• Jacob Williams


In this multi-part series we will break down some key technical tips for each of the field-based combine drills, excluding positional work. We will begin by breaking down everyone’s favorite and big-time moneymaker, the 40. We will start by breaking down the set-up and first 5-10 yards, then move onto the latter part of the run.

When it comes to sprinting, every step is directly affected by the step preceding it, therefore, the set-up and start is one of the most important pieces of having a good 40 time. Given not many football players have a lot of experience getting set in a 3 point position, for sprinting, we try to make it a simple process.



Getting set-up in a balanced and powerful 3 point position can be broken down into a multi-step process with a few key points

of reference. The first thing you need to set-up will be your distance from the line. You want to be close enough to have your weight going forward but not so close you are too tightly bound on the line. Once that is set you need to set up your foot placement and lower body angles. Here are the key points that we like to focus on for the set-up, in order.

Toes to Front of Line

Heel-to-Toe From Line

Feet Hip Width Apart

Drop Knee In-Line w/ Toe

Place Both Hands Down

Push Hips Above Shoulders

Get Pressure on Both Feet

Tuck Chin, Look Between Your Legs

Here is an in-depth breakdown of a 3-Point set-up for you to use as a reference when getting yourself going



Once you are set in a good 3 point stance, the initial drive phase of your sprint can make or break your entire 40. The main focus of the drive phase is to get a big punch of the knee and toe out, then drive it down and back into the ground. Much of the action of the lower half of the body will be determined by the intent of the upper body though. In short, if you want a big leg drive, you need a big arm drive to compliment it. Each part of the body is intertwined with each other, everything must be working together to produce optimal results. Some of the key coaching points for the initial drive phase are, push off both feet to start, drive the knee OUT not up, keep the arms punching and pulling, and finally, keep a neutral head position.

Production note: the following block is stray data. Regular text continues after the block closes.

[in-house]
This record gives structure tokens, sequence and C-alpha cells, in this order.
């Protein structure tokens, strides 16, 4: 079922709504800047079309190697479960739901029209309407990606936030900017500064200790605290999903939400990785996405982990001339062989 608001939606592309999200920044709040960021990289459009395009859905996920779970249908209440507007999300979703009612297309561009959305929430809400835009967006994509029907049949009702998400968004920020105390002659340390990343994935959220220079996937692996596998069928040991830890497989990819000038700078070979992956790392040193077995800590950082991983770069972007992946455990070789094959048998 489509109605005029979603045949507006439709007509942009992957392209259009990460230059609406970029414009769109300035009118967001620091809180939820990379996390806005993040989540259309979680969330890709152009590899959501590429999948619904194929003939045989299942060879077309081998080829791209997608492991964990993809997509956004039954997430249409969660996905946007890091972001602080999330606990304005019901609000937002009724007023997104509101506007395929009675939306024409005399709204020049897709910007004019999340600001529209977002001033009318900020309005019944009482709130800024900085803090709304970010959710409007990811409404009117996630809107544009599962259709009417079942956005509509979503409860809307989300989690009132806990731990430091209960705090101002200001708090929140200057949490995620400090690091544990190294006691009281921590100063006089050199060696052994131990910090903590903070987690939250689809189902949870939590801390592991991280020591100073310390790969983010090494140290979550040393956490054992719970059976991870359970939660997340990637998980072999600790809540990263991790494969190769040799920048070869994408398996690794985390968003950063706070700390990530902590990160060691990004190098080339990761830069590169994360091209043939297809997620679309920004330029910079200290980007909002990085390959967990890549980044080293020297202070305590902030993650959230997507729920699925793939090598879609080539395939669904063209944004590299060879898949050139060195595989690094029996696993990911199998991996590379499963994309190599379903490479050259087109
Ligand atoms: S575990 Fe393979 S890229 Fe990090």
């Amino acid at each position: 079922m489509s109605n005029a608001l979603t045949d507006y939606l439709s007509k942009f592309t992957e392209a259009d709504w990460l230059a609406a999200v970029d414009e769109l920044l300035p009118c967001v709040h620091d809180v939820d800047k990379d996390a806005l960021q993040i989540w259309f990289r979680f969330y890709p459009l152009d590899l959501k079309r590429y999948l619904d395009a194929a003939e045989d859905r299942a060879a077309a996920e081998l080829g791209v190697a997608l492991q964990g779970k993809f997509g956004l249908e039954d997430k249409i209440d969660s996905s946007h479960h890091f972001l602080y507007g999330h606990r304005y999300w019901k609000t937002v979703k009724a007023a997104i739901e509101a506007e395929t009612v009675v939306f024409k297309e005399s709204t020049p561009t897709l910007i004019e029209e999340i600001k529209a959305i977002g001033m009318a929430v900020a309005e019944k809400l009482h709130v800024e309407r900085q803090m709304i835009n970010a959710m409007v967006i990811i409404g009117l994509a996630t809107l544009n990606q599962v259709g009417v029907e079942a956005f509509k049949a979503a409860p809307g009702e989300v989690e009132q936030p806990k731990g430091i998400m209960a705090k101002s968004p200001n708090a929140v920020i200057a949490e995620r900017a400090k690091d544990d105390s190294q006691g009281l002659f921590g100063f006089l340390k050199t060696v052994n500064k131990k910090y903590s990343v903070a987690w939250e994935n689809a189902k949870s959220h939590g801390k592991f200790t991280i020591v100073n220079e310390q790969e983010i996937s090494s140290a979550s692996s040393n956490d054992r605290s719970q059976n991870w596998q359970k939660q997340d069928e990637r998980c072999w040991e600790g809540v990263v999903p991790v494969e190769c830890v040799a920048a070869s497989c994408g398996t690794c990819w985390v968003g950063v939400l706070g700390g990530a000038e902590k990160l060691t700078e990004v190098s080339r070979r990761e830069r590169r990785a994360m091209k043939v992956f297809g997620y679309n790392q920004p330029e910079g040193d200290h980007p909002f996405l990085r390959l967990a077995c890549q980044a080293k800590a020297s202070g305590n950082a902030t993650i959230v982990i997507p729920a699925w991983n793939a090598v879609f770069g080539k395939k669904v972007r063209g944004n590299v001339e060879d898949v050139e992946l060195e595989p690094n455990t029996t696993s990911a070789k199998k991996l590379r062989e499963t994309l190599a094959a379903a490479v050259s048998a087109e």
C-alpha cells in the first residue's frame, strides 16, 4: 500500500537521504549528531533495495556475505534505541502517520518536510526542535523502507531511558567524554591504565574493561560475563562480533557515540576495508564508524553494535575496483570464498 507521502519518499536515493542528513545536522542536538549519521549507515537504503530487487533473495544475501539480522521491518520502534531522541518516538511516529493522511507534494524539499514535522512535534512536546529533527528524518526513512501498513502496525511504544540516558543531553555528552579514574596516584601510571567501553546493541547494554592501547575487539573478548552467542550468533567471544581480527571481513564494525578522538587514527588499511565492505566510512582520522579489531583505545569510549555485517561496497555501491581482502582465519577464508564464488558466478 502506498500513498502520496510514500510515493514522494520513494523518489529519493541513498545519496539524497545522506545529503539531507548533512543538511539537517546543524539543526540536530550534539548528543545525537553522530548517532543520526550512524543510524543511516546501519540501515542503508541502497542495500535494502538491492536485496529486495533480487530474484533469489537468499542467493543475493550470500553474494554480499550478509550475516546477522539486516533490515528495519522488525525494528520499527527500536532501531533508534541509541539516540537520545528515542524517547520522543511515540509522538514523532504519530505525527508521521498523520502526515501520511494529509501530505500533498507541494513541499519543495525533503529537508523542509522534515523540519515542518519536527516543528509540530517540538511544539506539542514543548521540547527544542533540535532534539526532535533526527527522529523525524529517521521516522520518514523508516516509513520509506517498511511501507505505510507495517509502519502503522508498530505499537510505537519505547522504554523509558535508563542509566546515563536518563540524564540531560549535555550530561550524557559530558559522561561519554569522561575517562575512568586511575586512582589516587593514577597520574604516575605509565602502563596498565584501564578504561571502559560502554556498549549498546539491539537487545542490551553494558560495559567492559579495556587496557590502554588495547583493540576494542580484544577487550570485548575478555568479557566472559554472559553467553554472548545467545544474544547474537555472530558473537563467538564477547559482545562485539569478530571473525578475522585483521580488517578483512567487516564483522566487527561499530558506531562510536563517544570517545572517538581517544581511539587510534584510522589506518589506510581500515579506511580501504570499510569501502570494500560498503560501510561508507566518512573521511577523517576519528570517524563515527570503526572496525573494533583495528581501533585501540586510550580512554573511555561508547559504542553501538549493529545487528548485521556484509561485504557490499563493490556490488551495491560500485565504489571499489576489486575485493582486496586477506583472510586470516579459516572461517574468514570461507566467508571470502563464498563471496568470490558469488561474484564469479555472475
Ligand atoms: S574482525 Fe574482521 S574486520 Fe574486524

Push Off Both Feet Big Arm Punch and Pull Knee and Toe Out, Not Up

Drive Down and Back Into Ground Maintain Neutral Head Position

Checkout the video below for a more in-depth breakdown!



Once you have reached 15+ yards, most team sport athletes are already at 90+% of their top speed. For this reason, the positioning of your body changes when compared to the drive phase. As stated earlier, each step is affected by the one preceding it, and as you get closer to your top speed your body gets more upright. The main key of this phase of the sprint is to transition upright in a smooth fashion, without any abrupt and sudden postural changes.

As for the movement of the lower half, it will be similar to that in the acceleration phase, the only difference being the position of your posture. Because of the change in posture, your knee and toe will drive more up than out, creating what is referred to as a “front side lift.” If you do not get this front side lift, you are creating fewer opportunities to apply force into the ground and shorting yourself of time. Much of this needs to be established in your warmup posture drills as, once you have to think about movement, you immediately get slower, paralysis by analysis.

Smooth Transition Upright Good Front Side Lift

Quick Punches Down Into Ground Neutral Head Position

Get a breakdown of the transition and top-speed phase below!

The 40 can be a make or break moment for a lot of athletes on the fringe. A solid time can confirm to coaches their interest in offering you and a bad time could push you down the list. Fair or unfair thats the reality for a lot of athletes hoping to play at the next level. Although there are a lot of things to look at, this is meant to give you some tips and tricks on what to start looking for next time you run a 40. If you want some guidance or more tips make sure to subscribe to the newsletter or hit me up directly via email with any specific questions.




Please contact us with any questions, comments, or concerns.

201-523-4063 call/text

  • Facebook
  • Instagram
  • YouTube

Fort Lee, NJ

Subscribe to our newsletter to stay up to date on everything EAPC, training tips, events, and deals!